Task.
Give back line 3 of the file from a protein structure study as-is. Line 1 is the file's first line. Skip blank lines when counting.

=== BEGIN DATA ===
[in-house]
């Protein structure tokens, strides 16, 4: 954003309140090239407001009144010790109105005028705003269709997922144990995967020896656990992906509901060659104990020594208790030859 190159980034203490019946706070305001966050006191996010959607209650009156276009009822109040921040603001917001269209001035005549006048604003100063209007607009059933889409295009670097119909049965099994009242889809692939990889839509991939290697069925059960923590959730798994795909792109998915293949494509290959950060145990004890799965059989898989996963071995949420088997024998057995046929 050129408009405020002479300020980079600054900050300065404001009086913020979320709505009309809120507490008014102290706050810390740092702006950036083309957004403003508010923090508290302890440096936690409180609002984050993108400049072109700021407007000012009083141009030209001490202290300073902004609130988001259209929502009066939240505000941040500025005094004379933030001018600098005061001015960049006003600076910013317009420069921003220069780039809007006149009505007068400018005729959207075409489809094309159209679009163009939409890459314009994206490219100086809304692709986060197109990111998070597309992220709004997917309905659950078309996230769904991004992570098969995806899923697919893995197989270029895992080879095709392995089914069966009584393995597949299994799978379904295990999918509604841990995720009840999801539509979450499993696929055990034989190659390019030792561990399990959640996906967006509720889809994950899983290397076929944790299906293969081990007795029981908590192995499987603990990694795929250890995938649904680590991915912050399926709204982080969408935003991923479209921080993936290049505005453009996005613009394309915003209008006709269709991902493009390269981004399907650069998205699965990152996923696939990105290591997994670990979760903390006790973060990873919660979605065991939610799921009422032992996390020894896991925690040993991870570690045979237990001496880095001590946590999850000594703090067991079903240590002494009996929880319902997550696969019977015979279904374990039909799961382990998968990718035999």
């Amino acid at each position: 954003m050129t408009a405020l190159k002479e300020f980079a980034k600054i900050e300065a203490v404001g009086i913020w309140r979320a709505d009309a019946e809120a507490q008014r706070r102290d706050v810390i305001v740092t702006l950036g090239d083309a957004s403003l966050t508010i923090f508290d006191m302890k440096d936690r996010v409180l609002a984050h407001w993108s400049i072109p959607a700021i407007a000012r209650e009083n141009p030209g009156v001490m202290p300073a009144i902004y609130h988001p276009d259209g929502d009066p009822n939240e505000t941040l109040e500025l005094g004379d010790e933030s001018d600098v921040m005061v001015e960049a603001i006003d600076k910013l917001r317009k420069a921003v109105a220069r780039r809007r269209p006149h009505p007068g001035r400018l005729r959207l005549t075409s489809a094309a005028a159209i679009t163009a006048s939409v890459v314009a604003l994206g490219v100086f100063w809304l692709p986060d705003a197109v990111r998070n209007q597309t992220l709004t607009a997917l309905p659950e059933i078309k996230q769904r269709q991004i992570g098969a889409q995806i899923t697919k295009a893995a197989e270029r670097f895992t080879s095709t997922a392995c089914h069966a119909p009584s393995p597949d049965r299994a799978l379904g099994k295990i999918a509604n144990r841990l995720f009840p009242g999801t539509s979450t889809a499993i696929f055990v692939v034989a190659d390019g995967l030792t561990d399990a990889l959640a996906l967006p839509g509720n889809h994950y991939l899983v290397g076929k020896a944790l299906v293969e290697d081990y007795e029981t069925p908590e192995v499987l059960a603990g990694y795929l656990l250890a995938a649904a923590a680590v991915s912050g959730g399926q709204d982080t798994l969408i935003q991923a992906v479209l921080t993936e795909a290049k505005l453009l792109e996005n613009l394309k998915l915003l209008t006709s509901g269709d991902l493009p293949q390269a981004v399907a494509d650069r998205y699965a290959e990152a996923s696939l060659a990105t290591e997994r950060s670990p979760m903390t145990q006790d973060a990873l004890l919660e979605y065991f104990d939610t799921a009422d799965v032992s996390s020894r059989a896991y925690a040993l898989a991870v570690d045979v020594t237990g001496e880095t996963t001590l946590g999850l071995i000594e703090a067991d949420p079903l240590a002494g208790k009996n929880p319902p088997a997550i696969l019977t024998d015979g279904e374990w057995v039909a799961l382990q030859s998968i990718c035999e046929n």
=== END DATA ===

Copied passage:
């Amino acid at each position: 954003m050129t408009a405020l190159k002479e300020f980079a980034k600054i900050e300065a203490v404001g009086i913020w309140r979320a709505d009309a019946e809120a507490q008014r706070r102290d706050v810390i305001v740092t702006l950036g090239d083309a957004s403003l966050t508010i923090f508290d006191m302890k440096d936690r996010v409180l609002a984050h407001w993108s400049i072109p959607a700021i407007a000012r209650e009083n141009p030209g009156v001490m202290p300073a009144i902004y609130h988001p276009d259209g929502d009066p009822n939240e505000t941040l109040e500025l005094g004379d010790e933030s001018d600098v921040m005061v001015e960049a603001i006003d600076k910013l917001r317009k420069a921003v109105a220069r780039r809007r269209p006149h009505p007068g001035r400018l005729r959207l005549t075409s489809a094309a005028a159209i679009t163009a006048s939409v890459v314009a604003l994206g490219v100086f100063w809304l692709p986060d705003a197109v990111r998070n209007q597309t992220l709004t607009a997917l309905p659950e059933i078309k996230q769904r269709q991004i992570g098969a889409q995806i899923t697919k295009a893995a197989e270029r670097f895992t080879s095709t997922a392995c089914h069966a119909p009584s393995p597949d049965r299994a799978l379904g099994k295990i999918a509604n144990r841990l995720f009840p009242g999801t539509s979450t889809a499993i696929f055990v692939v034989a190659d390019g995967l030792t561990d399990a990889l959640a996906l967006p839509g509720n889809h994950y991939l899983v290397g076929k020896a944790l299906v293969e290697d081990y007795e029981t069925p908590e192995v499987l059960a603990g990694y795929l656990l250890a995938a649904a923590a680590v991915s912050g959730g399926q709204d982080t798994l969408i935003q991923a992906v479209l921080t993936e795909a290049k505005l453009l792109e996005n613009l394309k998915l915003l209008t006709s509901g269709d991902l493009p293949q390269a981004v399907a494509d650069r998205y699965a290959e990152a996923s696939l060659a990105t290591e997994r950060s670990p979760m903390t145990q006790d973060a990873l004890l919660e979605y065991f104990d939610t799921a009422d799965v032992s996390s020894r059989a896991y925690a040993l898989a991870v570690d045979v020594t237990g001496e880095t996963t001590l946590g999850l071995i000594e703090a067991d949420p079903l240590a002494g208790k009996n929880p319902p088997a997550i696969l019977t024998d015979g279904e374990w057995v039909a799961l382990q030859s998968i990718c035999e046929n």